AUGUST 22, 1947
NEW YORK, Thursday—I have been receiving more and more letters with suggestions as to what I should do with the farm and other property in Tennessee which was left to me by the Rev. A. B. Starnes. Yesterday I received a copy of the will and a note from the lawyer. He told me that the estate would amount to less than $10,000, and he wanted to know whether I wished to claim it or not.
Under the provisions of the will, I was to keep up a church and a graveyard established by Mr. Starnes; his niece was to live in the house free of rent; and a monument to cost no more than $200 was to be erected to Mr. Starnes in the churchyard. My husband was named executor of this will, which was written before his death.
I realize that it is highly improbable that I could possibly make a wise choice as to the way in which this property should be used during the niece's lifetime and thereafter. There must be members of the family familiar with that part of the country who could use it to greater advantage than I could. I am deeply appreciative, of course, of the esteem which Mr. Starnes had for my husband and of his kind thought of me; but I think that it will more nearly accomplish the ends he had in mind if those who were near to him, like his niece, have the final say as to the disposal of the property.
That episode is closed. I never realized before how many people had plans into which a farm in the Tennessee mountains would fit. However, they will now have to plan on some other farm, and I can only say that I hope they will find it and will be able to carry out any good plan they have in mind.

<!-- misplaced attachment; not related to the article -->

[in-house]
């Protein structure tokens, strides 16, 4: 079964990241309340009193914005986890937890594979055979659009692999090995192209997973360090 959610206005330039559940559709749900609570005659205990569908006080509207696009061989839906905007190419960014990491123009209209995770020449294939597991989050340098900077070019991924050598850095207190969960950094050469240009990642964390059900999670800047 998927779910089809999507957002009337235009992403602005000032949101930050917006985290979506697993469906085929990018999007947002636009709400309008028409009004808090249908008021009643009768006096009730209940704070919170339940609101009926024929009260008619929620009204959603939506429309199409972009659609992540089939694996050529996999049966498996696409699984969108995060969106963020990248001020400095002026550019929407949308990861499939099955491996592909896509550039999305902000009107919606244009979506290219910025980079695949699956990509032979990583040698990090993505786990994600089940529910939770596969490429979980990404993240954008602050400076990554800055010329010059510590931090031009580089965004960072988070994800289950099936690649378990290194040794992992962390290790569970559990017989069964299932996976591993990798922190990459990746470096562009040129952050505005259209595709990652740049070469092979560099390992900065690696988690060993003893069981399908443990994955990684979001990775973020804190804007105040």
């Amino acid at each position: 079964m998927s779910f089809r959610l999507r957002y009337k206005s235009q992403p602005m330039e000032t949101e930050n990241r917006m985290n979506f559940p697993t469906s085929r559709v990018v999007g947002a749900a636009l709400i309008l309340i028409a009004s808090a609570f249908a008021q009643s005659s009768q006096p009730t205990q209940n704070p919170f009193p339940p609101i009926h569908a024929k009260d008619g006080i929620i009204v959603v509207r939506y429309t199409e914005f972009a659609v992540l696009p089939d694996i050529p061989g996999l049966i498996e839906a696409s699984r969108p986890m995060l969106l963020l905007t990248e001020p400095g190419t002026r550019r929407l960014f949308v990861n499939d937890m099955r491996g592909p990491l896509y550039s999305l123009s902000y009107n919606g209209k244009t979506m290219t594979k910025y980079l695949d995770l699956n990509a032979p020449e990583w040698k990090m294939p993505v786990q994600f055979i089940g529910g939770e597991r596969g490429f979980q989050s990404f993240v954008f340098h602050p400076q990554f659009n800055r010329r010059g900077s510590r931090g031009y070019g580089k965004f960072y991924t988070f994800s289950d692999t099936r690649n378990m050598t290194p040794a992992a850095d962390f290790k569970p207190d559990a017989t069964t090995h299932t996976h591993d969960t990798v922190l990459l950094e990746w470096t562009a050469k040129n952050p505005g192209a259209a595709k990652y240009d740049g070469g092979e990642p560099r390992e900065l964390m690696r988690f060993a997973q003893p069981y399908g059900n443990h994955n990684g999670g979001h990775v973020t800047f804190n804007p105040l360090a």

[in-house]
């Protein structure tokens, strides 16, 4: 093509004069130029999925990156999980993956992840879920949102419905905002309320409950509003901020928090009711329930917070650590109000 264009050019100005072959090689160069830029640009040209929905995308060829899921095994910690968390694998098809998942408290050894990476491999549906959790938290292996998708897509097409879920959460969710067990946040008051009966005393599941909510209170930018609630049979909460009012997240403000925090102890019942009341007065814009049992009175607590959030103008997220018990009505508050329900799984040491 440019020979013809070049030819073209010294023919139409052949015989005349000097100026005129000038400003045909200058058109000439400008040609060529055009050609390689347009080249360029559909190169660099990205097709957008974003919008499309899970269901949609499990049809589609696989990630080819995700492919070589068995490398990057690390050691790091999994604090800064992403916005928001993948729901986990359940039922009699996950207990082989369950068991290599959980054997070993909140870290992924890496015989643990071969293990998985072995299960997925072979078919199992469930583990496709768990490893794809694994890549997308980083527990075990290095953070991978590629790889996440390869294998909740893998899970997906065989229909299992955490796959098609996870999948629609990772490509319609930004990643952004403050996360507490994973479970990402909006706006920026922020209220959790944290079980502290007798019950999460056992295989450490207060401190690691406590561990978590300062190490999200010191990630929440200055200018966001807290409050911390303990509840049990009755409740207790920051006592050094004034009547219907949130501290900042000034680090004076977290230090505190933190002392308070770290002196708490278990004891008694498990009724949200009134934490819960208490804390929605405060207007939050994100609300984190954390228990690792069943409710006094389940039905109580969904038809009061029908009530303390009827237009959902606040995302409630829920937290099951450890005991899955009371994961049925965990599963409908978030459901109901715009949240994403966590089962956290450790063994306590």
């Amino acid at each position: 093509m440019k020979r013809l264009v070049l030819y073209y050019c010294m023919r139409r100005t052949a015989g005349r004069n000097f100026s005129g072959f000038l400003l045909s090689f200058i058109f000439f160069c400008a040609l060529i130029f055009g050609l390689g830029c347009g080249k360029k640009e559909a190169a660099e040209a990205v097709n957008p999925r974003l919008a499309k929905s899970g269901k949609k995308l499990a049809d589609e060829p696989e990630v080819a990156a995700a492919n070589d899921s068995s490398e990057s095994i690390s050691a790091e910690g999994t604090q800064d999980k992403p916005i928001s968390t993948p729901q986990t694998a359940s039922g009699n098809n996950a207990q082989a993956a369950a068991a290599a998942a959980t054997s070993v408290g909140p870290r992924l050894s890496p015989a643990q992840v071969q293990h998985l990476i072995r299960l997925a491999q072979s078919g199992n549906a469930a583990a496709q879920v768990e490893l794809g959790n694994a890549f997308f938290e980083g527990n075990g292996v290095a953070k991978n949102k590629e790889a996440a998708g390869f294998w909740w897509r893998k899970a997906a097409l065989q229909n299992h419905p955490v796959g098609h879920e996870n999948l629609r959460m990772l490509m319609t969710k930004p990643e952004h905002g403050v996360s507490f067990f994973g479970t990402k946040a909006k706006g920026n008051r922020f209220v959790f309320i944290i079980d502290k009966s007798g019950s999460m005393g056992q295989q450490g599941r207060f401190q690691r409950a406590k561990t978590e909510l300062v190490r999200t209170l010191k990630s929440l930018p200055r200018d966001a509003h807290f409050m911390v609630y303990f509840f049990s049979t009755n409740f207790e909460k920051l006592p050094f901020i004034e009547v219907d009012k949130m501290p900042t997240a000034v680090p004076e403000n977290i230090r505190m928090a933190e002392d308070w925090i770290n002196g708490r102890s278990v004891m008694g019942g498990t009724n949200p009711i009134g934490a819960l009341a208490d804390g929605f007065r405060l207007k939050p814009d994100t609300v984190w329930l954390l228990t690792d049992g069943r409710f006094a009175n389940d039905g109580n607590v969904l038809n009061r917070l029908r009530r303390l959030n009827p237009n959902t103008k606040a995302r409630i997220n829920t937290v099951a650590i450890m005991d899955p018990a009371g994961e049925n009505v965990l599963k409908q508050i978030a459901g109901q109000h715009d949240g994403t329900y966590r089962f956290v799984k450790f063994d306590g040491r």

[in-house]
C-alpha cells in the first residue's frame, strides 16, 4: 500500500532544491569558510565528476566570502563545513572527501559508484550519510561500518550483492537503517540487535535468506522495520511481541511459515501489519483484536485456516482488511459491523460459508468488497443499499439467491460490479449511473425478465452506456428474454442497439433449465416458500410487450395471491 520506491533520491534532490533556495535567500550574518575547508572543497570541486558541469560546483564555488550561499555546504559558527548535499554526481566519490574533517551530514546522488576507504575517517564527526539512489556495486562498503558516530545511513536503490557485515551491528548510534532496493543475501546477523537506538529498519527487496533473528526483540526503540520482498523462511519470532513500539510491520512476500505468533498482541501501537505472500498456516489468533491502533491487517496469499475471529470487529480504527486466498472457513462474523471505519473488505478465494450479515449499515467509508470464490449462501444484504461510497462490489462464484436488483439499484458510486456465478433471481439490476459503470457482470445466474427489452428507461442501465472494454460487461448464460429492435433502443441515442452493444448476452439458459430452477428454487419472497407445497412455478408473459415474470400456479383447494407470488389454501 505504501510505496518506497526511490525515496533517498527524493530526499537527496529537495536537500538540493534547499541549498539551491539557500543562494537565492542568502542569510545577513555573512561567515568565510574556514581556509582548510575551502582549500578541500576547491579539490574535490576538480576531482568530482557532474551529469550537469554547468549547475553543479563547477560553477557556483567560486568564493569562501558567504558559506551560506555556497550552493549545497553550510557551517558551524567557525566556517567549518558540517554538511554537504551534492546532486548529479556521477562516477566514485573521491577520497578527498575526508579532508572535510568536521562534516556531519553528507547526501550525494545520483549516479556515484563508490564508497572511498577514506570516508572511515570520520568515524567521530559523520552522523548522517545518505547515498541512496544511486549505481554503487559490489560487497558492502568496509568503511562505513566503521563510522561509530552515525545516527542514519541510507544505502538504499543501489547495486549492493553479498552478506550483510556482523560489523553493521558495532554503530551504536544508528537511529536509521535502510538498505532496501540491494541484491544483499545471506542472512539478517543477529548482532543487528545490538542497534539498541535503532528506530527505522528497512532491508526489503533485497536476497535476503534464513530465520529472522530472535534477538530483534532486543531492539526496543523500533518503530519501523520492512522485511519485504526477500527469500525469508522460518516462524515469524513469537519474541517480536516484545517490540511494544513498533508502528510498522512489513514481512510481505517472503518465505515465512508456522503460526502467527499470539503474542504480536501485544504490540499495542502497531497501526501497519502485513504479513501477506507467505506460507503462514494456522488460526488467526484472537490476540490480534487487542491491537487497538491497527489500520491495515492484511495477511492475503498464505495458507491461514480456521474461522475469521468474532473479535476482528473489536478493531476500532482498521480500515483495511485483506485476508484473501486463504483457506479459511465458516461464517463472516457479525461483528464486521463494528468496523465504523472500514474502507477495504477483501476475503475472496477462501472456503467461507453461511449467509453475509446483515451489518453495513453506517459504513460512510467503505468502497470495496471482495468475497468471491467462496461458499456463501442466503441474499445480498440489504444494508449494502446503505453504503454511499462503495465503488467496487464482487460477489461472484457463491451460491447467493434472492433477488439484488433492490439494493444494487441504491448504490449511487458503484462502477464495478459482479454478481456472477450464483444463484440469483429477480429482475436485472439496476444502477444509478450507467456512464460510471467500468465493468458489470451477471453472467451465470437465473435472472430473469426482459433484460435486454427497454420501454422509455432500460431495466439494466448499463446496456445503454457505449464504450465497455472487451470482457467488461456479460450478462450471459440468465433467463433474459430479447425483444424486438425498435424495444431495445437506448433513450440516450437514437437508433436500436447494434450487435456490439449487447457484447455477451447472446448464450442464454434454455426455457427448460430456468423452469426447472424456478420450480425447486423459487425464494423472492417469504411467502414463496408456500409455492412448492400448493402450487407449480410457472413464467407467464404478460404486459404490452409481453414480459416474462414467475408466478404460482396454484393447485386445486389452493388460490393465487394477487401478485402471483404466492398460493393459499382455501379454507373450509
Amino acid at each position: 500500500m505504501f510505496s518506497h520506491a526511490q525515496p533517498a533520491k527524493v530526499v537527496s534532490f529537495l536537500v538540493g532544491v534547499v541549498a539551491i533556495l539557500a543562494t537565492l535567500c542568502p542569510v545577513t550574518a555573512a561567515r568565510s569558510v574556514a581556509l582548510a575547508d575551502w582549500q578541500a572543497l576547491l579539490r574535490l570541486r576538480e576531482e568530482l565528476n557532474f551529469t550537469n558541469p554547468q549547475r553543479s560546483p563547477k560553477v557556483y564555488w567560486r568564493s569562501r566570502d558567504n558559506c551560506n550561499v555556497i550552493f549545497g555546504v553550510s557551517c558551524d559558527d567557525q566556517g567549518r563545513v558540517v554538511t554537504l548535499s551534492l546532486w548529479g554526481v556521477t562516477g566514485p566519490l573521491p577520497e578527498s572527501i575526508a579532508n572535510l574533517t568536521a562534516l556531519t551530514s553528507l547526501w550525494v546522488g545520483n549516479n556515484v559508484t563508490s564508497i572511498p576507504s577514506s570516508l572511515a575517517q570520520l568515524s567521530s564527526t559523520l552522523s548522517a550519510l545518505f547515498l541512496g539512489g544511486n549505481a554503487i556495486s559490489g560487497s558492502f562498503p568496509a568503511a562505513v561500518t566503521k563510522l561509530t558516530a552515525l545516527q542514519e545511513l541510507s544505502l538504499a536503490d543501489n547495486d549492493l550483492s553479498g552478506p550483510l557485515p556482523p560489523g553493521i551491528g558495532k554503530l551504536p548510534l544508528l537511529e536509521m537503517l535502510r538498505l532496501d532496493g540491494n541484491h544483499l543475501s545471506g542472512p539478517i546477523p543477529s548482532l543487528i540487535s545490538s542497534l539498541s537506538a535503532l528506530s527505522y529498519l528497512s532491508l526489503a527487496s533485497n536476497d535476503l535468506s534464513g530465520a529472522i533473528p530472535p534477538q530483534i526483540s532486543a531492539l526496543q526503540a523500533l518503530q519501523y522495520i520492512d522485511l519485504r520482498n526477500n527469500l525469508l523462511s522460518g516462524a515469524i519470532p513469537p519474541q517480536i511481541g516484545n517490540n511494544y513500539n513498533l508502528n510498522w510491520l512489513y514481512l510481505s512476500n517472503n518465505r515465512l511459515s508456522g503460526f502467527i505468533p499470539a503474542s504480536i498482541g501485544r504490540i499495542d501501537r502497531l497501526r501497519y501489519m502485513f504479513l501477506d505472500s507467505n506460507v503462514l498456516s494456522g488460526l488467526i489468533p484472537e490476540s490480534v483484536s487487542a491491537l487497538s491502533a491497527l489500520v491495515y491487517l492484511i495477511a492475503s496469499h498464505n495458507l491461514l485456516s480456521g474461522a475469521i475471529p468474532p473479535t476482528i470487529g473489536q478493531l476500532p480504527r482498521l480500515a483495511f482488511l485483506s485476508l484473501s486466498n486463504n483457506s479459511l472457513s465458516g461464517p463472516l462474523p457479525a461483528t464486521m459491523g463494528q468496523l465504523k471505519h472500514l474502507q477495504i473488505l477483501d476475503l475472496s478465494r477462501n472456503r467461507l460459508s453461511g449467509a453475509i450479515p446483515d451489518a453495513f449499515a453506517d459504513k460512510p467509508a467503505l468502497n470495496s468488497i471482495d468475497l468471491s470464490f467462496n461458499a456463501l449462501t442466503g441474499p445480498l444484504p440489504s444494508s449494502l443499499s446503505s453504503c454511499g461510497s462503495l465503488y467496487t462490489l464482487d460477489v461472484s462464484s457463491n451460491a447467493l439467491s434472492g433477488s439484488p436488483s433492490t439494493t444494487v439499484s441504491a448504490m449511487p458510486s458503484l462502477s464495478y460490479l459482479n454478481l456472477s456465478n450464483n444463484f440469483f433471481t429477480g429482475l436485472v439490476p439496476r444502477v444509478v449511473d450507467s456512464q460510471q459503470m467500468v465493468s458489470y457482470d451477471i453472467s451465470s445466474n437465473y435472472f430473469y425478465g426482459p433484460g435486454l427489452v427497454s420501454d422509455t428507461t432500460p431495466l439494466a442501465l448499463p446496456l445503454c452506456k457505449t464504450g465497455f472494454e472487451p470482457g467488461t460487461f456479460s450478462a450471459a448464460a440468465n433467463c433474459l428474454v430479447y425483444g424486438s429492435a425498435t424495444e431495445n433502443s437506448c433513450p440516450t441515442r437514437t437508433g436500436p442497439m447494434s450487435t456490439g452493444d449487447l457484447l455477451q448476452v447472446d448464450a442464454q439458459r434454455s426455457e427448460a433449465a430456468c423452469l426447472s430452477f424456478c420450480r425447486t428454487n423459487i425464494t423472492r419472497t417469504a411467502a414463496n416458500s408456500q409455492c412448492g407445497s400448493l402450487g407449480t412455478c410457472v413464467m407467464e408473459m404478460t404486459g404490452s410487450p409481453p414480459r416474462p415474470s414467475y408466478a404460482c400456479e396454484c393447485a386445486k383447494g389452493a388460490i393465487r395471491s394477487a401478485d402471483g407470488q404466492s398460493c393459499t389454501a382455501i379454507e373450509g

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We held the last of our Wiltwyck School picnics yesterday at Hyde Park. Thirty boys ate hot dogs and ice cream until they could eat no more. Some friends of my son's from California and our minister, Mr. Kidd, were with us, and I was extremely grateful for their interest and help.
Everyone who sees these boys becomes interested in the Wiltwyck School methods and wants to know how they succeed in the long run—whether the boys show complete rehabilitation when they leave. It would be impossible, in less than five to ten years, to tell how complete this rehabilitation is. Finding that out is one of the aims of the school. If we do prove that our methods are highly successful, it should make a great change in the treatment of juvenile delinquents.
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This morning we started out from Hyde Park very early, leaving Fala behind. I must say that I felt a little regretful about leaving him, since I think he may resent it as much as he did on the occasion when my husband refused to let him go to one of the inaugurations. Soon thereafter, he ran away and went to a movie house in Washington, and my husband always said that, not being allowed to attend the inauguration, he went to see the newsreel of it!
We have come to New York to see "The Roosevelt Story" tonight—the documentary film which won an international prize in Brussels as the film which would do the most for peace this year. With all my heart I hope that this is so, and if it is so, let us hope that every person in the United States will see the film.